As far as the History and Geography degrees go, I love trying to figure out "how things used to be". Abandoned roads facinate me. The layouts of old farming land grands from when England was founding Canada, and the concessions they left behind make me stare at maps for hours. One of the only times you will hear me long for something that's not fuel efficient is that I want a Jeep. I'd love to be able to drive down some of the really overgrown abandoned roads I've found (like Martin Road in Ancaster). Old houses which have been renovated also fascinate me.

My parents both have bad tempers that rarely come out. So do I. All three of us can channel it however, and take it out on inanimate objects rather than people. I've broken a few doors, I've seen my mother throw a glass across the kitchen, and my father's broken tools and computer components.

My political beliefs are very similar to theirs. I even like a lot of their music.

Our differences are mostly due to the different times we grew up in. I like more modern music, including types they wouldn't have been exposed to. I mountain bike, which is also something they wouldn't have been exposed to. They are active however - they both run marathons! I'm pretty sure my dad is actually more fit than me, heh. He can't quite qualify for the Boston Marathon, but he's been close a couple of times now. His age category (50-60) is incredibly competitive!

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My dad likes sailing and going on bike rides, but I don't really like doing either. When we argue it's usually just over what items warrant spending money on.

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as i get older and raise my child i understand and appreciate more and more who he was and why he was what he was before he mellowed over time. now that he is not under pressure of raising 3 kids and many other family issues, he is a great source of wisdom and encouragement for me. I still think some of his approaches to solving situations are dated, and he's cheap, and his political views can be suspect, but now i realize all he ever was trying to do was to love his family and kids and provide for them and do whatever he felt he needed to do to keep us all safe and out of trouble and loved.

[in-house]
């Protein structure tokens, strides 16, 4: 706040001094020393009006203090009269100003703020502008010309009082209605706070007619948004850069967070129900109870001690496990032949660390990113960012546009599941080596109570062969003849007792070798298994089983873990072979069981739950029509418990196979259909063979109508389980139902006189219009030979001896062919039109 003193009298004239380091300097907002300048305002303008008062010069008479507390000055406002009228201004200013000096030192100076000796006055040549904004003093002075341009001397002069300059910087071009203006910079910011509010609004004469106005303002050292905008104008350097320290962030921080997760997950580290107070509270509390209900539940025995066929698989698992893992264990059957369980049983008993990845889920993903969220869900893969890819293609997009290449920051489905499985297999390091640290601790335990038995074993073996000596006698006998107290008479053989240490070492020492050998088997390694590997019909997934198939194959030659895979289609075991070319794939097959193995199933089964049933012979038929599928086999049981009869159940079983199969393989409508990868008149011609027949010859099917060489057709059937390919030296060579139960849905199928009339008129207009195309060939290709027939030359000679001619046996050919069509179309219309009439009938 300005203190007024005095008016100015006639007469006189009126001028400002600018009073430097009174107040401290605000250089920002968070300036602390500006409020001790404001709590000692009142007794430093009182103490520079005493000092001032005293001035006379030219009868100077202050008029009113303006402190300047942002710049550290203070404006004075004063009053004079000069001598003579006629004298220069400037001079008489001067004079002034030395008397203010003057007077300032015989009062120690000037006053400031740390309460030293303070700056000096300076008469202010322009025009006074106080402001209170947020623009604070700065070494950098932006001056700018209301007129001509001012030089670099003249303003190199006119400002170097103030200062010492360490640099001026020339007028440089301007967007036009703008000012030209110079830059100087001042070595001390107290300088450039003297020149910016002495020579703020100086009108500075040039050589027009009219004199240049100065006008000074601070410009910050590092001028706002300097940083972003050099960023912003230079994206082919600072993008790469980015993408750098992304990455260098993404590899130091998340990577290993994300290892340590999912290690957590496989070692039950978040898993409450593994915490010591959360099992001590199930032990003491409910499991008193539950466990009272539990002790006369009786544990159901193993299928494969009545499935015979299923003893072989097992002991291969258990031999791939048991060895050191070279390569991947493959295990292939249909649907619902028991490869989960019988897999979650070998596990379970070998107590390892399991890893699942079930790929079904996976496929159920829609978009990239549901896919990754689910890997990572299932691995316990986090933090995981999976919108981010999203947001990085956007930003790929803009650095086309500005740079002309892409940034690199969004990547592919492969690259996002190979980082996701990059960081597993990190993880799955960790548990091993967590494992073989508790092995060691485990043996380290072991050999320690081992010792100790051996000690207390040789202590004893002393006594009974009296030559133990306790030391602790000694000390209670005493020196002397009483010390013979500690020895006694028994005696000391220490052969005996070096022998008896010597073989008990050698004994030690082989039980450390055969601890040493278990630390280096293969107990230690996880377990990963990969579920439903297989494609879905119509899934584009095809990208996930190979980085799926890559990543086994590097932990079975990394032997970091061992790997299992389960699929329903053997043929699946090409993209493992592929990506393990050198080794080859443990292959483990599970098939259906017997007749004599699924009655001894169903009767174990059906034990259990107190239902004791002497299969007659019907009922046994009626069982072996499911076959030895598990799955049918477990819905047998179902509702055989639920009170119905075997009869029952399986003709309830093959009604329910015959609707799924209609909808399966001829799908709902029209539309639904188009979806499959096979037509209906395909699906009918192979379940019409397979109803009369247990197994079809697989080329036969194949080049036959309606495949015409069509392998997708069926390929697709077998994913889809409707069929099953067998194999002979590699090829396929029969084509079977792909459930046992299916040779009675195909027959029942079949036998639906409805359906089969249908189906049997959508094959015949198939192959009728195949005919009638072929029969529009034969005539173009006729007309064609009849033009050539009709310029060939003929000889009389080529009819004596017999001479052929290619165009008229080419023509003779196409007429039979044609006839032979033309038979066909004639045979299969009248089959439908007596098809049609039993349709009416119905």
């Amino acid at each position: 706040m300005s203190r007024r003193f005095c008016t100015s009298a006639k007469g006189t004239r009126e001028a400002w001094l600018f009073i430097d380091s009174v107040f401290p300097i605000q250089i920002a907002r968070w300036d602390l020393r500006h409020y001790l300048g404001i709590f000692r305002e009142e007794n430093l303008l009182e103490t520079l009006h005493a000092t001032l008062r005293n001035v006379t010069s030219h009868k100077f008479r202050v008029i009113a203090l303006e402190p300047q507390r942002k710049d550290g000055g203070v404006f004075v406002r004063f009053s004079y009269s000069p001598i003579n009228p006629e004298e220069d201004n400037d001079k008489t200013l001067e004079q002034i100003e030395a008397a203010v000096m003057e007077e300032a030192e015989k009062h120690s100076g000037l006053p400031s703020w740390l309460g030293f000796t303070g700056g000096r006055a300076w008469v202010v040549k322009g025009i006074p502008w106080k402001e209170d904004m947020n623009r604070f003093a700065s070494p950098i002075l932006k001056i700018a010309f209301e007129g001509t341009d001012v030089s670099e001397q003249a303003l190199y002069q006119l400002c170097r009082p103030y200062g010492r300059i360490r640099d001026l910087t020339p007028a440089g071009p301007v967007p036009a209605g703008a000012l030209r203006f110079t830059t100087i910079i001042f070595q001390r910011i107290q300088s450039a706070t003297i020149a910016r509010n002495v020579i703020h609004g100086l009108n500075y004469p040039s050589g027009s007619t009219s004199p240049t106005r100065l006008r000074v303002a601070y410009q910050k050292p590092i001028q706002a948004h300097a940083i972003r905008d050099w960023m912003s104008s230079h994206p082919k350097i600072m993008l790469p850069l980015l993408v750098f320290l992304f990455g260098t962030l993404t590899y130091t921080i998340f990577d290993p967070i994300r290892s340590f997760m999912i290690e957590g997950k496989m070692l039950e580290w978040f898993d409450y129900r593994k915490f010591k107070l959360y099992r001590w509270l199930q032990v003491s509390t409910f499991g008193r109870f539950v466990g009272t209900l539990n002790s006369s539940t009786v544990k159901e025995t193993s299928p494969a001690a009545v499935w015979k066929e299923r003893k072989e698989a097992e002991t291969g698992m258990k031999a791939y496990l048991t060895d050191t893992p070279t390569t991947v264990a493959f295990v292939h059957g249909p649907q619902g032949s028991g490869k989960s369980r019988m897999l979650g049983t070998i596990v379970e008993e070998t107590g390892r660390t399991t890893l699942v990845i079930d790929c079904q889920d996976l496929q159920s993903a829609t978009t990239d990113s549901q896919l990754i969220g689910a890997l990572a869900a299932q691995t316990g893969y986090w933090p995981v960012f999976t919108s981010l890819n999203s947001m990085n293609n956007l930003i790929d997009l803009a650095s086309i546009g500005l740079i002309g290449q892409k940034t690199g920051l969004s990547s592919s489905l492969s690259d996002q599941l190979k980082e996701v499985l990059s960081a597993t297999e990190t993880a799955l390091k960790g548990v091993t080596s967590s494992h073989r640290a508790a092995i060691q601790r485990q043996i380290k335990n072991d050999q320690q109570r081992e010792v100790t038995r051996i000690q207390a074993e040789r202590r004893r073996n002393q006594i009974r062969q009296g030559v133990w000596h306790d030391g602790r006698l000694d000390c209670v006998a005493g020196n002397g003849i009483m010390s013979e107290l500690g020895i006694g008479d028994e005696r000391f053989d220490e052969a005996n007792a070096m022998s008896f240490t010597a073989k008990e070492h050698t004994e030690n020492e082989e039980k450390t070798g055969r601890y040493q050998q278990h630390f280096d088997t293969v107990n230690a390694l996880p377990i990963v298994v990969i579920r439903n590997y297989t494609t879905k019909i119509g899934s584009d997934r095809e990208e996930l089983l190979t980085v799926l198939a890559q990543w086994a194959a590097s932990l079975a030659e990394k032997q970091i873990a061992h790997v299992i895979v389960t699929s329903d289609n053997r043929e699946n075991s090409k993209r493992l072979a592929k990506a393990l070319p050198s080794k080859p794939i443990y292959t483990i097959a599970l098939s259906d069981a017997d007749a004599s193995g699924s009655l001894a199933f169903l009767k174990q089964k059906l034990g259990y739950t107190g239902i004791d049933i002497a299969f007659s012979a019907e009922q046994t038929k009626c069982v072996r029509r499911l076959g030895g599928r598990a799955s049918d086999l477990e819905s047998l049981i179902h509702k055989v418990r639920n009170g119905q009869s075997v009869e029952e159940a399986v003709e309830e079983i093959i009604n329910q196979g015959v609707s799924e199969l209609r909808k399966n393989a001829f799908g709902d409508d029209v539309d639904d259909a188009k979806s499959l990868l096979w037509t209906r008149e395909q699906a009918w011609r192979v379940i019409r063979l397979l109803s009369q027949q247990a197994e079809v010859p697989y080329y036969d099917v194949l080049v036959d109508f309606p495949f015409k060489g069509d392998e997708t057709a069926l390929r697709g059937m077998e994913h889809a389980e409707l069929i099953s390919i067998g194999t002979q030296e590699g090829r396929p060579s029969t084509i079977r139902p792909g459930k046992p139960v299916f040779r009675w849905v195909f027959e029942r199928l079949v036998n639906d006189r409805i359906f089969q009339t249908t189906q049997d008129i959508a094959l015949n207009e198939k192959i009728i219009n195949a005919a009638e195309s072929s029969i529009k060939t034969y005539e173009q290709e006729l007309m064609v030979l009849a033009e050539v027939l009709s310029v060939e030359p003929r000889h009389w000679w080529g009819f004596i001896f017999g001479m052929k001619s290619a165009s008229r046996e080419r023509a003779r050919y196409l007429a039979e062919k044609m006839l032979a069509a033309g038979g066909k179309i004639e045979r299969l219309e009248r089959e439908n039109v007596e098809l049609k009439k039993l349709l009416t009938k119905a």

considering all that, i am grateful to have him.

Edited by regfootball

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My dad is a right-wing, bible-thumping conservative who despises homosexuals (funny how you can be a Christian and loathe an entire group of people at the same time, huh?).

I, on the other hand, am a libertarian whose belief in a god is casual, at best. I have no problem with homosexuals as long as they're not throwing it in my face and think they should be allowed the same rights accorded to straight couples when it comes to marriage.

The two of us couldn't be more different at this point in our lives. The only thing similar about us is our looks.

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hmm...

When i was young i hated him and never understood anything he did or said. For that reason i left from home early on.

Now, I do understand and think he is the smartest man alive. I just could never see it before.

I love to go hunting with him and his brothers. but they think I am a wierd hunter since I leave at 3 am for the woods I lay down in the mud, leaves, and swamps and can pick one off easliy from more than 200 yards away. yet he still thinks he has a better shot. :rolleyes: I havent been able to go in a while. And I rarely ever kill one since It doesnt mean anything to me to kill one. I just go for the fun and hell i have the skills why not use them.

We think the same about most issues but when we disagree about something you might want to leave the room.

plus we like GM. Well he better since they sign his paycheck.

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as i get older  and raise my child i understand and appreciate more and more who he was and why he was what he was before he mellowed over time.  now that he is not under pressure of raising 3 kids and many other family issues, he is a great source of wisdom and encouragement for me.  I still think some of his approaches to solving situations are dated, and he's cheap, and his political views can be suspect, but now i realize all he ever was trying to do was to love his family and kids and provide for them and do whatever he felt he needed to do to keep us all safe and out of trouble and loved.

considering all that, i am grateful to have him.

197623[/snapback]

100% accurate. You'll notice many of the younger people have a problem with their father and us experienced guys have learned respect and now understand a thing or two. You'll also notice the younger guys itemize specific "beliefs or opinions" , which is very base, and we older guys mention characteristics, which has more depth.